ChromaCode’s HDPCR multiplexing technology is a novel way to expand multiplexing levels on existing qPCR and dPCR instruments without requiring modifications to the instrumentation.
Mid-density multiplexing can be achieved on a number of instruments that were previously limited to seeking 1 to 4 targets per reaction. Common examples include the Applied Biosystems 7500 Fast/Dx, and QuantStudio 5, 6, 7, and ViiA7, from Thermo Fisher Scientific, Waltham, Mass, and the LightCycler 480 II and Cobas z480 from Roche, Basel, Switzerland. Implementing the HDPCR technology requires use of the company’s proprietary HDPCR reagents and Cloud-based interpretation software, ChromaCode Cloud.
While multiplexing with traditional qPCR and dPCR relies on differentiation of targets by color, HDPCR encodes multiple targets into a single color channel using signal intensity to differentiate targets (Figure 1). Such differentiation is achieved, in part, by manipulation of primer and probe concentrations across targets in order to engineer predictable and reproducible curve signatures. Each HDPCR assay uses probe concentration as the limiting reagent, assigning different probe concentrations to the multiple genetic sequences being targeted within a color channel.
Since fluorescent intensity scales linearly with probe concentration within the linear dynamic range of an instrument, each target or combination of targets encoded has a distinct and predictable end-point signal intensity at reaction completion. By using signal intensity to determine which target or combination of targets is present, HDPCR effectively improves the multiplexing capability of existing qPCR and dPCR instruments instantly.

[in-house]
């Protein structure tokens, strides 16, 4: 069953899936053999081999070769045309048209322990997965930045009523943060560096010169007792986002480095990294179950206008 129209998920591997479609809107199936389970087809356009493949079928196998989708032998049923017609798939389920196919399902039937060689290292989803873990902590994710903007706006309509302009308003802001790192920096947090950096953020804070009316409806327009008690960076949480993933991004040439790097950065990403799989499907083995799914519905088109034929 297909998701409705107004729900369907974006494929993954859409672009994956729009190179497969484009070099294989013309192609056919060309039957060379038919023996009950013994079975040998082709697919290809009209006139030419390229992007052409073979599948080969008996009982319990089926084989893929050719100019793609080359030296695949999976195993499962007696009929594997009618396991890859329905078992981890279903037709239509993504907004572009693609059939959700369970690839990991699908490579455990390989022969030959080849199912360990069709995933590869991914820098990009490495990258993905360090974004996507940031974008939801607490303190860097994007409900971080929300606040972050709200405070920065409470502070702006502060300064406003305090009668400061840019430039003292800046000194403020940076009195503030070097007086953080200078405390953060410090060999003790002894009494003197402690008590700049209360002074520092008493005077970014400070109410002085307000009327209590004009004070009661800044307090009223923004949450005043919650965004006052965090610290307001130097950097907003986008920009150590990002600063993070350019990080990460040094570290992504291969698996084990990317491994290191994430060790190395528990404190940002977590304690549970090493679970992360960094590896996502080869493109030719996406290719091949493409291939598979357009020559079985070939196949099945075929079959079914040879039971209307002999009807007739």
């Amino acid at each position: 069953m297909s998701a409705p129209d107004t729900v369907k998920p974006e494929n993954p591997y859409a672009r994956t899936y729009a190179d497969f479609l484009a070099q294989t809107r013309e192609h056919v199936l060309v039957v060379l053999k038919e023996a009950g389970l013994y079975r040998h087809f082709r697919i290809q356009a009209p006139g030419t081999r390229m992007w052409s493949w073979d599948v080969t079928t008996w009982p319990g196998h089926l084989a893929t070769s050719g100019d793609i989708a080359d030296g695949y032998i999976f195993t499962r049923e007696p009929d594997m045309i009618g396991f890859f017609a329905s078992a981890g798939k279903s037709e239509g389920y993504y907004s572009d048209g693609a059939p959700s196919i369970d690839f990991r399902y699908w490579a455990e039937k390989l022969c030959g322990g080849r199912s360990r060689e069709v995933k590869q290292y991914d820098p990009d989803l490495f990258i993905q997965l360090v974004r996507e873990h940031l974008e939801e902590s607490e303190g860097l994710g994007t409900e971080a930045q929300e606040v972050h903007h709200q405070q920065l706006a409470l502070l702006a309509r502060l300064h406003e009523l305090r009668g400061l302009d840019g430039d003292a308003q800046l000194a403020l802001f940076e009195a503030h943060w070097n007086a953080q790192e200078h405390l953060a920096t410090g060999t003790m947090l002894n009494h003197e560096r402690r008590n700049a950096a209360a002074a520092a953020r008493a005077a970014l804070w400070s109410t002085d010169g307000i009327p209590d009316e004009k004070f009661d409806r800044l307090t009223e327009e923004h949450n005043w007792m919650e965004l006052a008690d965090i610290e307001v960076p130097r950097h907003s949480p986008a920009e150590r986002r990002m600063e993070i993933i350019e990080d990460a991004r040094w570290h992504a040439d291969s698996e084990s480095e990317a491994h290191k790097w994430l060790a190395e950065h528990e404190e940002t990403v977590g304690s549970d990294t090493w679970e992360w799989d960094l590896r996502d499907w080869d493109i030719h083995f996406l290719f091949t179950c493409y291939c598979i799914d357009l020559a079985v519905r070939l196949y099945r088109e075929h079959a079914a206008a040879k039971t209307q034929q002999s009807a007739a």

Data science plays a significant role in HDPCR technology to ensure consistent intra- and inter-instrument performance and to accelerate mid-density multiplex assay development timelines.
In order to accurately and reproducibly differentiate targets by signal intensity, HDPCR must be able to account for the noise profile unique to a given instrument—generated by thermal and optical variability—and to correct for that profile in order to ensure that accurate results are generated.
The HDPCR technology has been the subject of a series of studies that looked at the technology’s impact on reduction in coefficient of variation endpoint fluorescence, removal of crosstalk results from bleed-through between fluorescence channels, ability to detect multiple targets simultaneously across a titration series with consistent fluorescence endpoints, and sensitive copy number detection (Figure 2).1